Isaka–Kigali Standard Gauge Railway

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Isaka–Kigali Standard Gauge Railway
Overview
TypeHeavy rail
StatusPlanned
TerminiIsaka, Tanzania
Kigali, Rwanda
Operation
Opened2022 (Expected)
Operator(s)Tanzania–Rwanda Railway Authority
Technical
Line length571 km (355 mi)
Track gauge1,435 mm (4 ft 8 12 in) standard gauge

The Isaka–Kigali Standard Gauge Railway is a planned railway line linking the town of Isaka in Tanzania to the city of Kigali in Rwanda.[1]

Location[edit]

The railway line would start at the inland container depot (ICD) at Isaka, in Kahama Rural District of Shinyanga Region, in Tanzania. The line would travel in a general northwesterly direction to the border town of Rusumo, Rwanda, in Kirehe District in the Eastern Province of Rwanda. From here the line would continue westward, through Rwanda, to end at Kigali, the capital and largest city of the country. The total length of the railway line is estimated at about 571 kilometres (355 mi).[2]

Overview[edit]

This 1435 mm (4 ft ​8 12 in) railway line is intended to ease the transfer of goods between the port of Dar es Salaam and the city of Kigali, and subsequently to Bujumbura in Burundi and to Goma in the Democratic Republic of the Congo. Goods would either travel to Isaka from Dar es Salaam on the existing narrow-gauge railway line, or on the Dar es Salaam–Mwanza Standard Gauge Railway when completed. After offloading at the existing internal container depot (ICD) at Isaka, the goods would be loaded on this standard gauge railway line for transport to Kigali.[3]

Construction[edit]

The construction, is expected to be financed jointly by the governments of Tanzania and Rwanda. As of January 2018, the feasibility studies for this project have been concluded.[1][4]

Construction is expected to start in October 2018 at an estimated total cost of US$2.5 billion. The Isaka–Rusumo section, measuring approximately 371 kilometres (231 mi) of relatively flat terrain in Tanzania, will cost a total of US$942 million. The more mountainous Rusumo–Kigali section in Rwanda, measuring approximately 150 kilometres (93 mi), will cost a total of US$847 million. Burundi has put its standard gauge railway project on hold.[5]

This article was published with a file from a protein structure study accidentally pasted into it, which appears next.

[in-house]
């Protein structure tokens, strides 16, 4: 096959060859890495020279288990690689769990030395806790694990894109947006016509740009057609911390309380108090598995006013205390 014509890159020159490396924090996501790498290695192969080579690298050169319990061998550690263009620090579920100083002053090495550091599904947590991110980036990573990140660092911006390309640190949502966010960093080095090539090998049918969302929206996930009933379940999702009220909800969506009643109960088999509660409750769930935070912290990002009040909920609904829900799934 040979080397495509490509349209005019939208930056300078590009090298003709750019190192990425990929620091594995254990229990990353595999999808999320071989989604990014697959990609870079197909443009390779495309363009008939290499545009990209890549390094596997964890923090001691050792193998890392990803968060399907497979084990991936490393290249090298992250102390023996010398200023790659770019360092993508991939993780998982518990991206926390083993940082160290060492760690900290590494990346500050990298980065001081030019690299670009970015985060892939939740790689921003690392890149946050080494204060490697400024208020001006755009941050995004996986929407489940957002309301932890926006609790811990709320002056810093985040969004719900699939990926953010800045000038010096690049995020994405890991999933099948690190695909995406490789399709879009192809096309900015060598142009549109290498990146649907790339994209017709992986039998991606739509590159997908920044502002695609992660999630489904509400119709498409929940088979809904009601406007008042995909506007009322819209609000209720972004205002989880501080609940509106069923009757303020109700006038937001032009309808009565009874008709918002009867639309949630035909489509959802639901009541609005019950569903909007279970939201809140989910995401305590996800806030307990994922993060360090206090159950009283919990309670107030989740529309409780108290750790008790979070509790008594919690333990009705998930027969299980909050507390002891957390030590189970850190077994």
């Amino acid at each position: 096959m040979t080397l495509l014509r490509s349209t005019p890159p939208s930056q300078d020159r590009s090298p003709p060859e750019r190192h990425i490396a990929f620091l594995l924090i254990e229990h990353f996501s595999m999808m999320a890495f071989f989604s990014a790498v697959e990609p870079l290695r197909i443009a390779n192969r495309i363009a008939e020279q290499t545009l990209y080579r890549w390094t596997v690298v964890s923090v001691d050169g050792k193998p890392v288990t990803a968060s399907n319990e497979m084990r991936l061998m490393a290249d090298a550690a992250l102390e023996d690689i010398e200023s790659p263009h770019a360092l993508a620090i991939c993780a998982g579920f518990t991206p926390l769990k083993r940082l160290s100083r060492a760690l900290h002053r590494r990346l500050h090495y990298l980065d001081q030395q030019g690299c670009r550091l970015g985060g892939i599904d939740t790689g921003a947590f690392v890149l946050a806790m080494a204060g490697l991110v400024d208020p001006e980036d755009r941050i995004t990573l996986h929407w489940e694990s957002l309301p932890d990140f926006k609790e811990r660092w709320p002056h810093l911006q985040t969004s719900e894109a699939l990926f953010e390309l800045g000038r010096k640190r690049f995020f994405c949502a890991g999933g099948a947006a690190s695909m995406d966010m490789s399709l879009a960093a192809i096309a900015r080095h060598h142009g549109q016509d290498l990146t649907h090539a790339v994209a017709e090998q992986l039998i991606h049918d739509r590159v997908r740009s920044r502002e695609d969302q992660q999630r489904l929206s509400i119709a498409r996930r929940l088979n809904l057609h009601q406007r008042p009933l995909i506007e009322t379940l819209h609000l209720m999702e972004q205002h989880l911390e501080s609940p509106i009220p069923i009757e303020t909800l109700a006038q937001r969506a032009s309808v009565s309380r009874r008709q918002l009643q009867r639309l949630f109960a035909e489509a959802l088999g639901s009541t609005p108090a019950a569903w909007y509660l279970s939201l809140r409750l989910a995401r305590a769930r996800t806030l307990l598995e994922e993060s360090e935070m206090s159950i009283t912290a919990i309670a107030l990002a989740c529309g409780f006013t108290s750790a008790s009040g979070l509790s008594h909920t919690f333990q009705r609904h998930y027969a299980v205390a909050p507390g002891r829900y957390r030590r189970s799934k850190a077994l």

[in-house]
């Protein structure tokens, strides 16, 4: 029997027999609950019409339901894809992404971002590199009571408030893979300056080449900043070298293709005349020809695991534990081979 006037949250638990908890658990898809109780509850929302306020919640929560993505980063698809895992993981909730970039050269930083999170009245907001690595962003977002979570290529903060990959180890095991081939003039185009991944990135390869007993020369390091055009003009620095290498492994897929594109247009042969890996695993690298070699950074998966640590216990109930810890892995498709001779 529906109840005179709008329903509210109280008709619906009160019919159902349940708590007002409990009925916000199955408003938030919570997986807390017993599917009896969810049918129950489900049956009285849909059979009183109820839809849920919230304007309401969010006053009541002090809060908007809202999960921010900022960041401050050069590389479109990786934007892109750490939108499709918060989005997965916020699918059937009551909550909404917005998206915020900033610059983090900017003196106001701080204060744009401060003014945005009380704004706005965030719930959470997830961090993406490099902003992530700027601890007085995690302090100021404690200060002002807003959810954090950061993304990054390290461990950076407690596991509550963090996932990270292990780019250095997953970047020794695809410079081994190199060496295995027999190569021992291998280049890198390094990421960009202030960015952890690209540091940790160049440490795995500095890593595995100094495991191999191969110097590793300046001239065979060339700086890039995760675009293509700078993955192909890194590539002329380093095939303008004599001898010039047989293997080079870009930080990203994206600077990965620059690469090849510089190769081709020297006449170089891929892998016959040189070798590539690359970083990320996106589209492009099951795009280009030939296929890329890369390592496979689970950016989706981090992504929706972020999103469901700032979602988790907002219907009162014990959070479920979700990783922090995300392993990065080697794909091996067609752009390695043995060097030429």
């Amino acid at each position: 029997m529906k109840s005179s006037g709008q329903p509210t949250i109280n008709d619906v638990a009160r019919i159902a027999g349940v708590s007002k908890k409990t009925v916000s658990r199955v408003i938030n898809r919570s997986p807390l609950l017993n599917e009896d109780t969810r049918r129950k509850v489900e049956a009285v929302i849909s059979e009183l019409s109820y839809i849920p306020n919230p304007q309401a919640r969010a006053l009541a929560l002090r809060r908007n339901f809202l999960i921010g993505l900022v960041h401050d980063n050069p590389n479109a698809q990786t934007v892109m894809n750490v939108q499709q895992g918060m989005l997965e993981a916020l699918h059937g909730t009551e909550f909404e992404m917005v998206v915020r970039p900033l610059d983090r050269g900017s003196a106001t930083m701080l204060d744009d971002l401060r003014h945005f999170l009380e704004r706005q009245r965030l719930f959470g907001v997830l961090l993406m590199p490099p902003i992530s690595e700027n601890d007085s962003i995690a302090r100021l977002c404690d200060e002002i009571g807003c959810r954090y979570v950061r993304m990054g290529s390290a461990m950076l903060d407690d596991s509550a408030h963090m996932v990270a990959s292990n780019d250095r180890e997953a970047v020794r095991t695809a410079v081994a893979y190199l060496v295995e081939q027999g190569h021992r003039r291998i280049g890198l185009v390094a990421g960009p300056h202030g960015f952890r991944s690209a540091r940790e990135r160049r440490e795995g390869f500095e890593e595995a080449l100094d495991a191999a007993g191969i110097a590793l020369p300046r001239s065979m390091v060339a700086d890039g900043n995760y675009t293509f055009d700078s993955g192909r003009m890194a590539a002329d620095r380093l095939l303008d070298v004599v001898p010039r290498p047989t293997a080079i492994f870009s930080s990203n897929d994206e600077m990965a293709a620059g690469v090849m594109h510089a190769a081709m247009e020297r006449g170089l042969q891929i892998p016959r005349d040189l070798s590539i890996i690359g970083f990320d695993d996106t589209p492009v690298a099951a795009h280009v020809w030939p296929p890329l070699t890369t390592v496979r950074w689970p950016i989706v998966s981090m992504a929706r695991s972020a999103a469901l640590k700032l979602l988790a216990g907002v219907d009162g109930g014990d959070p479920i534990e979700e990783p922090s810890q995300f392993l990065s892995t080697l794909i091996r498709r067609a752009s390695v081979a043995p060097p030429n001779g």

In March 2018, The EastAfrican reported that both countries had agreed to change the railway design to accommodate electric locomotives which are faster than the original diesel-powered equipment.[6] In April 2018, the same newspaper further reported that the World Bank had expressed its willingness to fund this project.[7]

In Rwanda[edit]

In January 2018, the government of Rwanda allocated space in Ndera, approximately 20.5 kilometres (13 mi), by road, east of Kigali city center,[8] on which the passenger terminal of the SGR will be built.[9] The cargo terminal will be built in Masaka, another neighborhood, approximately 17 kilometres (11 mi), by road, south-east of the central business district of Kigali City.[10] Rwanda has plans to extend the SGR to Bugesera International Airport.[9]

In December 2018, the New Times newspaper reported that the budgeted cost for the Rwanda section had increased to US$1.3 billion.[11]

In Tanzania[edit]

The standard gauge railway from Dar es Salaam to Mwanza is being built in sections. The Dar es Salaam to Morogoro section is under construction. In September 2017, a firm from Turkey was awarded a second contract worth US$1.92 billion to construct the line between Morogoro and Makutupora. The government of Tanzania has advertised for designing and building services for the Makutupora-Tabora-Isaka-Mwanza sections of the railway line.[9] In July 2018, the Trade and Development Bank pledged to lend US$200 million towards the establishment of the "Central Tanzania Standard Gauge Railway Line".[12][13]

See also[edit]

References[edit]

  1. ^ a b "Magufuli: Construction of Isaka-Kigali standard gauge railway to start this year". The Citizen (Tanzania). Dar es Salaam. 15 January 2018. Retrieved 19 January 2018.
  2. ^ Onyango, Emmanuel (29 October 2018). "Building of Isaka-Kigali railway to start in December 2018". The EastAfrican. Nairobi. Retrieved 29 October 2018.
  3. ^ Xinhua (15 January 2018). "Rwanda, Tanzania agree on SGR from Isaka to Kigali". The Independent (Uganda) Quoting Xinhua. Retrieved 19 January 2018.
  4. ^ Aine, Kim (14 January 2018). "Rwanda, Tanzania Agree to Construct Isaka-Kigali Standard Gauge Railway Line". Kampala: Chimpreports.com. Retrieved 19 January 2018.
  5. ^ Kabona, Esiara (29 January 2018). "Isaka-Kigali SGR works to start in October". The EastAfrican. Retrieved 29 January 2018.
  6. ^ Olingo, Allan (18 March 2018). "Rwanda, Tanzania agree on electric SGR, opt for open tender". The EastAfrican. Nairobi. Retrieved 24 March 2018.
  7. ^ Olingo, Allan (29 April 2019). "Tanzania turns to World Bank to fund its modern railway project". The EastAfrican. Nairobi. Retrieved 29 April 2018.
  8. ^ Globefeed.com (19 January 2018). "Distance between Rwanda Post Office, Iposita, KN 4 Street, Kigali, Kigali City, Rwanda and Ndera, Kigali City, Rwanda". Globefeed.com. Retrieved 19 January 2018.
  9. ^ a b c Kabona, Esiara (14 January 2018). "Rwanda's SGR cargo, passenger terminals confirmed". The EastAfrican. Nairobi. Retrieved 19 January 2018.
  10. ^ Globefeed.com (30 January 2018). "Distance between Kigali, Kigali City, Rwanda and Masaka, Kigali, Kigali City, Rwanda". Globefeed.com. Retrieved 30 January 2018.
  11. ^ Karuhanga, James (12 December 2018). "Rwanda to spend $1.3 billion on railway project". New Times (Rwanda). Kigali. Retrieved 13 December 2018.
  12. ^ Erick Kabendera, and Allan Olingo (16 July 2018). "Regional bank to help Tanzania fund SGR, gas plant". The EastAfrican. Nairobi. Retrieved 16 July 2018.
  13. ^ Mwaipaja, Benny (11 July 2018). "Nairobi-based bank to lend Tanzania $400 million for SGR railway, gas plant". The Citizen (Tanzania). Dar es Salaam. Retrieved 16 July 2018.

External links[edit]